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It was bizarre thing for a supposed champion of index investing to do.

Hours before I was to argue in favour of indexing at a debate in Winnipeg last week, I visited a mutual fund manager who totally refuted my case.

Larry Sarbit isn't on the A-list of investing celebrities in Canada, but he's everything a money manager should be. He has a coherent philosophy he lays out plainly to investors, he follows it through all kinds of market conditions and he usually outperforms the stock index used as a yardstick for his performance.

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My argument for the superiority of indexing over active money management revolved around the following belief: So many fund managers underperform their benchmark index on a regular basis that it makes more sense to invest directly in the index through exchange-traded funds. I support this to the extent that I own some ETFs myself, and often write about them in this space.

But nothing in the investing world is absolute. There are no perfect solutions, no air-tight theories.

This was my thinking several months ago when I invited David Feather, president of mutual fund company Mackenzie Financial Services, to make his case for active money management in a Q and A that was to appear in Globe Investor magazine. After the article was published, both Mr. Feather and I were invited to Winnipeg to continue the debate at a gathering of chartered financial analysts, or CFAs.

While I was gathering my data, I made plans to meet with Mr. Sarbit. You might say I came to Winnipeg both to bury and praise active management.

Coke was on the menu when we spoke at his office on the banks of the Assiniboine River, just off Winnipeg's downtown. Not the beverage, but the company. In talking about what he's been buying recently, Mr. Sarbit mentioned how Coca-Cola had recently got cheap enough for him to finally buy some shares.

"At last, I got to buy some Coca-Cola at a reasonable price," he said. "I've been talking about it as an example of a great business for the past 20 years."

Mr. Sarbit's buy-in price was around $42 (U.S.). "That's slightly higher than Barry Diller paid. He's a board member at Coke and he put $20-million in at around $39."

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Coke's trading these days around $47, but Mr. Sarbit is not a quick-score artist. He describes himself as a "business investor," which means finding strong, well-run companies and waiting for their attributes to be reflected in their share prices.

Many companies are on Mr. Sarbit's wish list, but he's not buying much these days. Even with the stock markets still down massively from their peaks of last year, he finds many companies still too expensive to buy.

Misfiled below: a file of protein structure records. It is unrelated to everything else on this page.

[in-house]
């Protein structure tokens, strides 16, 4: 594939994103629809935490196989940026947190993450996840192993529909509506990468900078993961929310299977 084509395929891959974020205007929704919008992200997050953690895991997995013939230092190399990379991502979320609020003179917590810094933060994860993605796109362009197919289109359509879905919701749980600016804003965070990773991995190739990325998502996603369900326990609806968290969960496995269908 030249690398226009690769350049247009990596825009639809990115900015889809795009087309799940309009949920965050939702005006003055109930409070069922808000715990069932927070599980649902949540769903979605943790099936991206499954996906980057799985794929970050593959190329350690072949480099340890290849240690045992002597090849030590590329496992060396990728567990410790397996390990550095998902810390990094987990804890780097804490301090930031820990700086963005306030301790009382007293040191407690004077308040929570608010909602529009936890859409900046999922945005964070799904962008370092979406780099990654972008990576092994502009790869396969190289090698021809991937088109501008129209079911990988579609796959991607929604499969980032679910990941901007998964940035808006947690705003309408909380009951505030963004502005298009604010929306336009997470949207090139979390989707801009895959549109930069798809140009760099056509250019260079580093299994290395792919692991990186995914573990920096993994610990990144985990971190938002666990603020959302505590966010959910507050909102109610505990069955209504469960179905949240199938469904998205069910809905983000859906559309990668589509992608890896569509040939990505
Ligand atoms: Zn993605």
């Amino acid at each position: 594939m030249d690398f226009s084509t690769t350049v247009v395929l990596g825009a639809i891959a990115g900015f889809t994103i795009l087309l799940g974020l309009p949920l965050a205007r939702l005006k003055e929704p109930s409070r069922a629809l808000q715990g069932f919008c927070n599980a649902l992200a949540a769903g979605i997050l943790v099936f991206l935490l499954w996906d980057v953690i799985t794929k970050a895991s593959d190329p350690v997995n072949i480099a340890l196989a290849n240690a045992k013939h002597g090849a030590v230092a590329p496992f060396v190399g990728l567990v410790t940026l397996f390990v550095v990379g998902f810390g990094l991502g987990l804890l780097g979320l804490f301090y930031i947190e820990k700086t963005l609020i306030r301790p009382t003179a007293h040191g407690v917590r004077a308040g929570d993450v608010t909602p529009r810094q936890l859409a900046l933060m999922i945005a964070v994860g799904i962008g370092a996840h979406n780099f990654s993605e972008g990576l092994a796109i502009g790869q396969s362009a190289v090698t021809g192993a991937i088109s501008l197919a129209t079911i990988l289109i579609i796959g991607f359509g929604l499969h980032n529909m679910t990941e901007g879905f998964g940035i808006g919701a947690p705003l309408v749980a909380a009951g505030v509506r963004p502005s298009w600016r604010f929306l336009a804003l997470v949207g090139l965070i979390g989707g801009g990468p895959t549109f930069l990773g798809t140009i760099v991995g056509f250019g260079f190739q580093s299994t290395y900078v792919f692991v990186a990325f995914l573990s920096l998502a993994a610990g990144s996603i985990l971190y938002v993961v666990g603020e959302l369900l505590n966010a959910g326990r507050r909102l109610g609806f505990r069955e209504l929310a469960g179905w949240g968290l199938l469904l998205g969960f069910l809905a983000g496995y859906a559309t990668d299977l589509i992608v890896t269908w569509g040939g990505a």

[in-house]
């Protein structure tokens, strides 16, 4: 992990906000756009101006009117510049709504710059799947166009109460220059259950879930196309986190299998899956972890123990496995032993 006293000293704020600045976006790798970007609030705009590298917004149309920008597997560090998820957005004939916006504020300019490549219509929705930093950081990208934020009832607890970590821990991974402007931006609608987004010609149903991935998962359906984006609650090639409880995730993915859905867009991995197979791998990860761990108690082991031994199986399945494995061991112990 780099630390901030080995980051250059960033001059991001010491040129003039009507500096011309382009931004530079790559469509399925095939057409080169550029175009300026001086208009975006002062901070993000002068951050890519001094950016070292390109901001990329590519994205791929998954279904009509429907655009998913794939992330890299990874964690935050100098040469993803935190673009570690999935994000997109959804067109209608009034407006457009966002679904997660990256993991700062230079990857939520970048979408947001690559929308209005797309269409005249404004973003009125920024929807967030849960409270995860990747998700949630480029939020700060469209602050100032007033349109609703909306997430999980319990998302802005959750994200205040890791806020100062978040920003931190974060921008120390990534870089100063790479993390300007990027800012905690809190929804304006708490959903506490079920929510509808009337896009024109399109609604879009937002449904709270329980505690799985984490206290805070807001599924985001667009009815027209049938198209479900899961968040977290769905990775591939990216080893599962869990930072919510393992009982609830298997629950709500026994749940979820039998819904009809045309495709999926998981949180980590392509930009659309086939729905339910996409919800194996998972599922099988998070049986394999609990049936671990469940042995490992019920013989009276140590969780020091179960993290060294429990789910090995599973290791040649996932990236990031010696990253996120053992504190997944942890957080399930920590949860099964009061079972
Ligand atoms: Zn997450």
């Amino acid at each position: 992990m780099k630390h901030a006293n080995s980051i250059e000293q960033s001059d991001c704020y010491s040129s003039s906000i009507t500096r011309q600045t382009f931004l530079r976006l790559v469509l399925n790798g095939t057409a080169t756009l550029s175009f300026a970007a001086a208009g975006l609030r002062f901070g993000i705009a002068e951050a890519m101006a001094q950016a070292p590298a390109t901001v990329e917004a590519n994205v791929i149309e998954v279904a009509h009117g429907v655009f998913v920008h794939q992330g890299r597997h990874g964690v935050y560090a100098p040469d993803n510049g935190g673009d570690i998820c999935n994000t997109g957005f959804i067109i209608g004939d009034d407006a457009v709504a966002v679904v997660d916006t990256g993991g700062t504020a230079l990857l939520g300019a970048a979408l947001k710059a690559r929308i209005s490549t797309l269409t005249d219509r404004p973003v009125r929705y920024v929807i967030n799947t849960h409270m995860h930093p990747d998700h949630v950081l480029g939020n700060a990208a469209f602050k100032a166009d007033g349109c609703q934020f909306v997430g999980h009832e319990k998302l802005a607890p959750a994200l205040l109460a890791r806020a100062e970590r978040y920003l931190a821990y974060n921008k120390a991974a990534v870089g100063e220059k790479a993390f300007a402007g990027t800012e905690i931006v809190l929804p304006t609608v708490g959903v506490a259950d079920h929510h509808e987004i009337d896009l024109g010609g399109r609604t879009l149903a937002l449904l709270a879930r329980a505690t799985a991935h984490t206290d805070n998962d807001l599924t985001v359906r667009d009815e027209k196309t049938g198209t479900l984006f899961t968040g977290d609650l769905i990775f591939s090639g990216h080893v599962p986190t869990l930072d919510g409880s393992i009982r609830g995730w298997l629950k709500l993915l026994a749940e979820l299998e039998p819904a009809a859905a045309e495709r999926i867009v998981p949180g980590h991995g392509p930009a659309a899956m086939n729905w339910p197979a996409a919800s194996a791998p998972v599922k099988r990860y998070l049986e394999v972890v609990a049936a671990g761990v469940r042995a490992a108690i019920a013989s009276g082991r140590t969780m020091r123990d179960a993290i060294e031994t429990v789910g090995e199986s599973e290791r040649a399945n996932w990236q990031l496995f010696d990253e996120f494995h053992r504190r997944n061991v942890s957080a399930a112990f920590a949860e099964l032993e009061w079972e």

In fact, he's been selling stocks as the markets have rallied of late. The net result is that about 70 per cent of the fund is in cash right now, up from 57 per cent or so a few months ago.

His thinking here is that U.S. consumers, who account for about 70 per cent of U.S. economic output, may not have the spending capacity to float the country out of recession. As investors come to realize this, it could undermine a stock market that never did get down as low as Mr. Sarbit thought it could.

The guiding principle behind this cautious stance is Mr. Sarbit's No. 1 priority as a money manager: avoid losing money.

"The fundamental foundation of successful investing is to not lose massive amounts of money," he said. "If you do, a lot of people don't have time to get it back. How do you make up a 40- or 50-per-cent decline?"

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So here's what you get when you invest in Mr. Sarbit's fund, Sarbit U.S. Equity Trust. A markedly conservative, patient style of money management that may hold tons of cash while the stock markets are flying, and that ignores trends like commodities in favour of buying good businesses.

In other words, you end up with something that does not look, or perform like the index it's tracking, in Mr. Sarbit's case, the Russell 2000. Sarbit U.S. Equity Trust lost a compound average annual 8.3 per cent for the three years to April 30, compared with a loss of 10.8 per cent for the index measured in Canadian dollars.

Sarbit U.S. Equity Trust is in a field of 45 funds that invest in U.S. small and medium-sized companies. Their average loss for the past three years was 14.4 per cent, and just 15 of them managed to meet or beat the index return adjusted for the kind of fees you'd pay if you owned an ETF that tracked the Russell 2000.

It's statistics like this that make me so high on ETFs, which are low-fee index funds that trade like a stock. It's managers like Mr. Sarbit who show why actively managed mutual funds have their place, too.



LARRY SARBIT

TITLE: Chief investment officer, Sarbit Advisory Services

JOB DESCRIPTION: Running Sarbit U.S. Equity Trust, a mutual fund offered by IA Clarington Investments

HOME BASE: Winnipeg; age: 57

FIRST FINANCIAL JOB: Analyst with brokerage Richardson Greenshields

ALSO WORKED AT: Investors Group; AIC

SARBIT ON HIS FUND BEING DOWN LESS THAN ITS BENCHMARK INDEX OVER THE PAST THREE YEARS: "At the end of the game, it's still a negative number and I'm not satisfied with that."

SARBIT ON INVESTORS: "What's required on the part of investors in this business is patience, and it's the thing that's most lacking. The customers want returns, and they want them now."

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